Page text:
Figure 4 illustrates the 18 viscosity grade range values according to ISO Standard 3448, which will be discussed in detail in a future article.

Centipoise units better represent hydraulic system operating characteristics. Some lubricant suppliers provide both centipoise and centistokes values, while others do not. To estimate centipoise values, multiply the centistokes value at 40°C by the lubricant’s specific gravity. For example, an oil with 100 cSt and a specific gravity of 0.85 has a dynamic viscosity of 85 cPs (100 x 0.85). The charts later in the article use centistokes increments, but these can be converted to centipoise values.

– **Viscosity Index (VI)**: This number indicates how much an oil’s thickness changes with temperature. Higher VI values mean the oil will perform effectively over a wide temperature range, maintaining efficient system performance and safe startup at cold temperatures. 

Car Lift Repair Tampa Florida Mineral oil-based lubricants typically have VI values between 95 (API Group I) and 130 (API Group III), with some high-performance products achieving better results. High VI products are desirable as they allow for the selection of a thinner oil while providing an additional margin of surface protection for components operating under extreme temperatures.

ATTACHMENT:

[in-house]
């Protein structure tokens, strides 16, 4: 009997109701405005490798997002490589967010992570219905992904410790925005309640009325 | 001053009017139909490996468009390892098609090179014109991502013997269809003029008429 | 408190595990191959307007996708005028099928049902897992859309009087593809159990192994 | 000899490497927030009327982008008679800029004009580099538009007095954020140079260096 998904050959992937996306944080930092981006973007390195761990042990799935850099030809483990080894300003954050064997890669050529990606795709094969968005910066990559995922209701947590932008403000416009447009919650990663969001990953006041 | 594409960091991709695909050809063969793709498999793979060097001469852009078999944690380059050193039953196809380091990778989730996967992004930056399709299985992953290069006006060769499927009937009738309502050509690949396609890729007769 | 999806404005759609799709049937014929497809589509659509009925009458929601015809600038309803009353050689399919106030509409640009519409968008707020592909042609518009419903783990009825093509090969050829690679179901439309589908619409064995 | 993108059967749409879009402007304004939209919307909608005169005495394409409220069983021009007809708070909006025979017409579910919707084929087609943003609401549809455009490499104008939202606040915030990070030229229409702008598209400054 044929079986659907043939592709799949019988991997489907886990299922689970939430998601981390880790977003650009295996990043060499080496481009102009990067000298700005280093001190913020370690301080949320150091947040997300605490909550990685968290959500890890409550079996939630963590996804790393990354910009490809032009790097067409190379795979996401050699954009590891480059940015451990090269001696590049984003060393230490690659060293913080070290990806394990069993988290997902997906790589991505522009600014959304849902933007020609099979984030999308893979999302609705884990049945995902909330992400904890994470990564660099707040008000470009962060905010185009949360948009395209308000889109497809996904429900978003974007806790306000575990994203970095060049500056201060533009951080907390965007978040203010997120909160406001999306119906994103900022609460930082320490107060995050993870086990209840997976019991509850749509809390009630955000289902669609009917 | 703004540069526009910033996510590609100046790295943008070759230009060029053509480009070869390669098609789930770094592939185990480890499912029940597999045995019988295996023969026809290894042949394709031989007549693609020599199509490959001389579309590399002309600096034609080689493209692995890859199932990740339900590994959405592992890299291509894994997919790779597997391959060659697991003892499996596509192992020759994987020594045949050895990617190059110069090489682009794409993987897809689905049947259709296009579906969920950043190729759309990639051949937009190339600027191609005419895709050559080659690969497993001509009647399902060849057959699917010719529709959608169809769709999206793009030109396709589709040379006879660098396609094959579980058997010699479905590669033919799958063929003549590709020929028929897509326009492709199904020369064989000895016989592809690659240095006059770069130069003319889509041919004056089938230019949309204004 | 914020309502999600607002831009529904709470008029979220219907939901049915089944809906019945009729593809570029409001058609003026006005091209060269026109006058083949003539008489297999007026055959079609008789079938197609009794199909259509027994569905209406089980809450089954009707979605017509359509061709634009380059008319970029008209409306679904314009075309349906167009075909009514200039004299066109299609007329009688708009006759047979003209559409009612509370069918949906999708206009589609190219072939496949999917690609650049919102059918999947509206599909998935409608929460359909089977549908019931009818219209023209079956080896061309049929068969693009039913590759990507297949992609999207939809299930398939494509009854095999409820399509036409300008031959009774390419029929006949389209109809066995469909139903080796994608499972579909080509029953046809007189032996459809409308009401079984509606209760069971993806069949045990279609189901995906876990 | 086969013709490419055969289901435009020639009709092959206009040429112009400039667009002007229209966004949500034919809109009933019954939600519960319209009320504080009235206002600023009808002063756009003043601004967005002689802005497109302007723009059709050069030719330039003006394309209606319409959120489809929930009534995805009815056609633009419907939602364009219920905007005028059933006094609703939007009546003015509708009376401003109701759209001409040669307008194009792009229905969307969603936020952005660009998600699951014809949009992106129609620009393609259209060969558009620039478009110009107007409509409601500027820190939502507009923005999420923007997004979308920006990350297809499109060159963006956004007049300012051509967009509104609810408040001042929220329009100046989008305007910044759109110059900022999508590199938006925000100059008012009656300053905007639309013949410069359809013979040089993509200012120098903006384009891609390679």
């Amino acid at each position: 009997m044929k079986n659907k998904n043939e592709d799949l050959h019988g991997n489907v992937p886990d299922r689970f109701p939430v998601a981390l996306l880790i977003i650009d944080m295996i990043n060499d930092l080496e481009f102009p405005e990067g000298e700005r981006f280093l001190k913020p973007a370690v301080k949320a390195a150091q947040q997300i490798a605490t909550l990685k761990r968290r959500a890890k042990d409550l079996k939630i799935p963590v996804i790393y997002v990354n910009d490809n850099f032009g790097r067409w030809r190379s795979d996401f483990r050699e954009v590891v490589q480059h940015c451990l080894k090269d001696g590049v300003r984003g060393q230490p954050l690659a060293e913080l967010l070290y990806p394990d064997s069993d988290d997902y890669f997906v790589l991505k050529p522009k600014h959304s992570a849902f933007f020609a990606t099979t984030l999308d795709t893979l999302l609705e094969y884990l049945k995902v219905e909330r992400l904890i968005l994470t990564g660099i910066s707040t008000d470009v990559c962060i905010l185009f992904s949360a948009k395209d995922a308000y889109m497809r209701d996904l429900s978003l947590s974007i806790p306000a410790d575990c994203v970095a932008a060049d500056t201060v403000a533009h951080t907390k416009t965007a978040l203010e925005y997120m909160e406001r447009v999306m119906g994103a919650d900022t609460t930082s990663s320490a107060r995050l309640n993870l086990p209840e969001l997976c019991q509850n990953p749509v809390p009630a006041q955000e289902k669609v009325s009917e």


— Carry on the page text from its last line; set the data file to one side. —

The pour point of Car Lift Repair Tampa Florida hydraulic fluid refers to the lowest temperature at which the oil can flow after being cooled under controlled conditions. This limit can be influenced by the formation of wax crystals as temperatures drop or by the thickening of viscosity to a point where flow ceases entirely. Additives can be used to improve the pour point of oils containing waxy components left over from refining processes. These additives interfere with wax crystal formation, thus lowering the pour point temperature. However, oils that are already wax-free do not benefit from such additives.